Leading the GOP Field: Candidates With No Prior Office
Grassroots conservatives are fed up with the establishment GOP.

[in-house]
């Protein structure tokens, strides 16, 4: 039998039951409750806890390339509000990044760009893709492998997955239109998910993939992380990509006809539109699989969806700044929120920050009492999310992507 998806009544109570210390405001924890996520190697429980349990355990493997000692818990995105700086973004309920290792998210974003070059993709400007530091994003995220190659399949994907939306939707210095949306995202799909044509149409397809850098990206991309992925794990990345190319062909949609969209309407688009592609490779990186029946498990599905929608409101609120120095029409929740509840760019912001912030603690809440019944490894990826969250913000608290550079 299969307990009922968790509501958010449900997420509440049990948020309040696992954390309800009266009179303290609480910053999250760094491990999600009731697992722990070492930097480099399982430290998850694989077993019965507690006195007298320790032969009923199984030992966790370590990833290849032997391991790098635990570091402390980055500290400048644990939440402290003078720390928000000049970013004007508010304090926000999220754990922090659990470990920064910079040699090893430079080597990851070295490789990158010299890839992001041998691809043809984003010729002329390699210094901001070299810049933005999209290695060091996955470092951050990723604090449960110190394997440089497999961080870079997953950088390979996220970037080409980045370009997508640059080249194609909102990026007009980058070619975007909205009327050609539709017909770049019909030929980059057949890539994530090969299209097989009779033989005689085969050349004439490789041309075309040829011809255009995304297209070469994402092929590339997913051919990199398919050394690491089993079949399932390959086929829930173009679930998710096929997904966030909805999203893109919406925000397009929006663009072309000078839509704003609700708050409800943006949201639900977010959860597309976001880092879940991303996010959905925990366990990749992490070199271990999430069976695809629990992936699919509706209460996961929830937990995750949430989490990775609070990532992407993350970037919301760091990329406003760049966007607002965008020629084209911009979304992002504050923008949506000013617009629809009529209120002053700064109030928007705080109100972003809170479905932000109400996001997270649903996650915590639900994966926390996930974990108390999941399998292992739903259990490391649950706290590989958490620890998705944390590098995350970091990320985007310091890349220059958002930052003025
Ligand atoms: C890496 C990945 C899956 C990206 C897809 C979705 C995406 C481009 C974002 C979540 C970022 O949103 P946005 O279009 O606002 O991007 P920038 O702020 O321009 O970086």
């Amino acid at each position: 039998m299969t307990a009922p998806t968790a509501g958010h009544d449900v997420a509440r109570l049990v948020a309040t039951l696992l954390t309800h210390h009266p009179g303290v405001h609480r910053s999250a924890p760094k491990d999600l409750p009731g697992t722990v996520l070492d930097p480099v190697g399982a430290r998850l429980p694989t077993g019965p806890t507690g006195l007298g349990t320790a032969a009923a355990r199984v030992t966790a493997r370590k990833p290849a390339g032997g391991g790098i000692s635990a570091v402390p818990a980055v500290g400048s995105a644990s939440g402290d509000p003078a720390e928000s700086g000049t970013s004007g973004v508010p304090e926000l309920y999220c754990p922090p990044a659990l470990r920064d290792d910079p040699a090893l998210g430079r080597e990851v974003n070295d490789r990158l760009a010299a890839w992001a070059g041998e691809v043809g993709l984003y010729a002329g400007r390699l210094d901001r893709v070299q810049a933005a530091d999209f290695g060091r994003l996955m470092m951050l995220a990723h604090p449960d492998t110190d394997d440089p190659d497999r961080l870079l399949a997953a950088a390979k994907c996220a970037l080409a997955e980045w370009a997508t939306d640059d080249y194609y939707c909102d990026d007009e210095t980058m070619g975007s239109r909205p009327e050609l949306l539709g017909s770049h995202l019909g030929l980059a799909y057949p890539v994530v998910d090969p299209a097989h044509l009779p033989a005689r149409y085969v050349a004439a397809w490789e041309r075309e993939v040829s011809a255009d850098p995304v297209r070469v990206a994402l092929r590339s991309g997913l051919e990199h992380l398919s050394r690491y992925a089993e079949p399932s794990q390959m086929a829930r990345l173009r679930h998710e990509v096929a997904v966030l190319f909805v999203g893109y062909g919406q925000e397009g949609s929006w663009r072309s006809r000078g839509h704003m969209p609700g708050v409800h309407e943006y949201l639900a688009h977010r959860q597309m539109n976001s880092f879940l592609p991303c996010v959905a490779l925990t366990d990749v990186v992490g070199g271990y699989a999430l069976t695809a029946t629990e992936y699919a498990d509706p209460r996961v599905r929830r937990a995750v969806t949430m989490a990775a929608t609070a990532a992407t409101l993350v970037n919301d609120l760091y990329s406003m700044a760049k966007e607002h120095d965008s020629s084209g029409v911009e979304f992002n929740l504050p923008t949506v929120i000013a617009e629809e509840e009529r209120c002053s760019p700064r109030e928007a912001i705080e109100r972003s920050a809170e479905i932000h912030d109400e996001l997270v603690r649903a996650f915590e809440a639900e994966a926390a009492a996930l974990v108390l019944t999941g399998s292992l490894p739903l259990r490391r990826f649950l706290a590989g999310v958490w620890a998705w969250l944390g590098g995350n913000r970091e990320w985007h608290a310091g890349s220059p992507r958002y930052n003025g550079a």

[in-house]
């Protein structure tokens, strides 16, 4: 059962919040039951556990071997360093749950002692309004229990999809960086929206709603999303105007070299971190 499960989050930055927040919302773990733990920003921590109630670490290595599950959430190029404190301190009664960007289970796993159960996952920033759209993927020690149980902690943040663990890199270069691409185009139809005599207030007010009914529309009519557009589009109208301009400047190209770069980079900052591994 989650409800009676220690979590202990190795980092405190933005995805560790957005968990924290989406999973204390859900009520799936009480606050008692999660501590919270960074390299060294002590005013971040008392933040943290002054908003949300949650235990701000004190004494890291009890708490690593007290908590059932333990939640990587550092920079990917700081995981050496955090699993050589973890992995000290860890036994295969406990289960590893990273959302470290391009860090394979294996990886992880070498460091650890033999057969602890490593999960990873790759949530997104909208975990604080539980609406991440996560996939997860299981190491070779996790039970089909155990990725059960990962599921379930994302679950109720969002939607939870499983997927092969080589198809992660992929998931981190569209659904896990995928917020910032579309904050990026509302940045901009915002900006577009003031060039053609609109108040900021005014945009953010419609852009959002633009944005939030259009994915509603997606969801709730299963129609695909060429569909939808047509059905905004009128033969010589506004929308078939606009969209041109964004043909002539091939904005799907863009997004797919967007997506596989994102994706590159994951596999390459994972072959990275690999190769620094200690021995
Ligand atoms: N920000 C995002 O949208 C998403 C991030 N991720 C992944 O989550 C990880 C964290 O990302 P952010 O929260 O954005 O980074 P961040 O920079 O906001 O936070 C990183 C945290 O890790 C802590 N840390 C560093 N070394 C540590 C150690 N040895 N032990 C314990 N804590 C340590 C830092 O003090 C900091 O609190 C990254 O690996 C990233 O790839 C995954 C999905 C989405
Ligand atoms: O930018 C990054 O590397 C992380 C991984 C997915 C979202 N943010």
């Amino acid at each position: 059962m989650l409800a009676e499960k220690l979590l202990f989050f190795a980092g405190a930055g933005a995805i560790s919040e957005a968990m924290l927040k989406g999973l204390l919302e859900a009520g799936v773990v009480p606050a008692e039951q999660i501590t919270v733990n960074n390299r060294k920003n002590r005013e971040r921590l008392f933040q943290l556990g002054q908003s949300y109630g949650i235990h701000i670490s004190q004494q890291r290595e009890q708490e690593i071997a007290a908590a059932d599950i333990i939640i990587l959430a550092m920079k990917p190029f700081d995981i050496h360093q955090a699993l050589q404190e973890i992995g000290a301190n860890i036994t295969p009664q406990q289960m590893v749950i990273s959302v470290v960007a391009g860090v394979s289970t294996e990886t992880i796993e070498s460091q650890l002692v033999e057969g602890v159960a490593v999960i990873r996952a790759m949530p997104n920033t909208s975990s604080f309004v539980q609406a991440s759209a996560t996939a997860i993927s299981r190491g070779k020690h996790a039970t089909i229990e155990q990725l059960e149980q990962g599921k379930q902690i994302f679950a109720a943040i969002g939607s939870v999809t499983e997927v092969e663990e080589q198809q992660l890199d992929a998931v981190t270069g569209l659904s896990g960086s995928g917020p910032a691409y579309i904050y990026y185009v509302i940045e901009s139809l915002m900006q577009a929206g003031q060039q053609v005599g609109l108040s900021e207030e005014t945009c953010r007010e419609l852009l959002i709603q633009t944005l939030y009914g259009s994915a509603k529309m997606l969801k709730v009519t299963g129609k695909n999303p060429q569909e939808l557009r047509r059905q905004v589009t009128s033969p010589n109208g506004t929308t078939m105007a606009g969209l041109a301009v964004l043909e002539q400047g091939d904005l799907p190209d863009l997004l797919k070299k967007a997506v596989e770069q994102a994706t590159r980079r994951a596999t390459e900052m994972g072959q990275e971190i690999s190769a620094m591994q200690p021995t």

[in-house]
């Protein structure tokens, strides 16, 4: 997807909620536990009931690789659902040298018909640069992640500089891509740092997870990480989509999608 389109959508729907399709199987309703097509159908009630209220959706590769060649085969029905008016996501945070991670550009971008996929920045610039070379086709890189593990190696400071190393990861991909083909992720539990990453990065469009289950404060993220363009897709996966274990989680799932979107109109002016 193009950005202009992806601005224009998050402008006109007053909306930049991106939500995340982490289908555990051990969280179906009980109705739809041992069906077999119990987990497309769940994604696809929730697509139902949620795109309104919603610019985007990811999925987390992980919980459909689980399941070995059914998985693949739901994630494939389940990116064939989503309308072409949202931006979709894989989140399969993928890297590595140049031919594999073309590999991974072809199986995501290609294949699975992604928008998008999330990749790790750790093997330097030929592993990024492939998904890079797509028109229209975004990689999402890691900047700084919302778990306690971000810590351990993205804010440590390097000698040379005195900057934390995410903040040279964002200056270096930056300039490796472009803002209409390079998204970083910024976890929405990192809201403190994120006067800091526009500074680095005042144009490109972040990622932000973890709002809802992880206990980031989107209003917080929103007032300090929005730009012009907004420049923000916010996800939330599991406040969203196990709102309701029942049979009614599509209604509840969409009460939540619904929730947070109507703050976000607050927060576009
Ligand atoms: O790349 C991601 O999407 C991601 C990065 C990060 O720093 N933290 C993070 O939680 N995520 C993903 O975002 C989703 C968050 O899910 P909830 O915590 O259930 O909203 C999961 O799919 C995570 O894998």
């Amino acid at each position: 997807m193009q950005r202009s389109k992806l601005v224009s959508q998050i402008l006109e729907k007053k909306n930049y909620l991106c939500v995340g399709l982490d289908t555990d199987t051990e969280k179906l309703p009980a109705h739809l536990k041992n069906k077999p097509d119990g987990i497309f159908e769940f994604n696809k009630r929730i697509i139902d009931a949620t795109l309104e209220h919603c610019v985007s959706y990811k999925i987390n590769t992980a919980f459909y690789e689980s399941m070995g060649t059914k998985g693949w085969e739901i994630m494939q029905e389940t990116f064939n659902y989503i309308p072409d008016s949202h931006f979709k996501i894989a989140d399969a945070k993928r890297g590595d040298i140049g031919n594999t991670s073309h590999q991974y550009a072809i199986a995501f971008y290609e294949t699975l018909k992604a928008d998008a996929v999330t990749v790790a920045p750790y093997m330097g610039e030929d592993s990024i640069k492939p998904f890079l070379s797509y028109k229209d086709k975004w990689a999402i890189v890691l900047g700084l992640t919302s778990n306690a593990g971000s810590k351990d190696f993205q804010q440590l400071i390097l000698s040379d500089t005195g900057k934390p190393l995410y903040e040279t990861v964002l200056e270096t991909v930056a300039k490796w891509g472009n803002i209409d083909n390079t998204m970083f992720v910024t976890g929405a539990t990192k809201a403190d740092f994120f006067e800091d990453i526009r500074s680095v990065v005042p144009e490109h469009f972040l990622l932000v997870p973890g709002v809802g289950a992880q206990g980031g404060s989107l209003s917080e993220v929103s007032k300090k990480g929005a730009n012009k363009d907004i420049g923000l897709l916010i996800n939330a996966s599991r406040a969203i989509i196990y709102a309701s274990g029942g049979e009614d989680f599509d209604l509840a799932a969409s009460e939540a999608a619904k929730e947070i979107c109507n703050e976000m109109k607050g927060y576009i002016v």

CNN has given Carly Fiorina the chance to appear on the stage at the Sept. 16 presidential primary debate after announcing a changed method for determining which candidates would be invited. Instead of picking the 10 candidates who performed best in the polls conducted from July 16 to Sept. 10, CNN will pick candidates who do well in polls conducted from Aug. 7 to Sept. 10. There haven’t been as may polls during the late summer as CNN predicted, and some candidates who have been gaining popularity would not have made it onto the stage if CNN kept its metric unchanged. And that makes the likes of Indiana Lt. Governor Sue Ellspermann happy. She wrote a letter to CNN president Jeff Zucker saying, “Carly Fiorina is a top tier candidate in this race. She won the last debate and has been in the top 10 in every poll released this month. … We are the audience for this debate, and we will not tolerate a TV network inappropriately influencing our primary process.” With Fiorina’s rise after her stellar debate performance, and Ben Carson closing the gap with Donald Trump in the polls, the Republican field is currently led by three candidates who have never held elected office. It demonstrates that a sizable swath of grassroots conservatives are sick and tired of how the establishment GOP (looking at you, John Boehner) has run Washington. And who can blame them? The GOP in Congress caved to Barack Obama’s demands at the beginning of the year when he sought funding for his executive orders on immigration. Senate Majority Leader Mitch McConnell refuses to consider defunding Planned Parenthood, despite the growing disgust over its baby-parts trafficking. The primary season is the time for the party to decide its agenda and leadership style. The status quo will no longer do, and CNN has done it’s part to prevent its rules from rigging that discussion.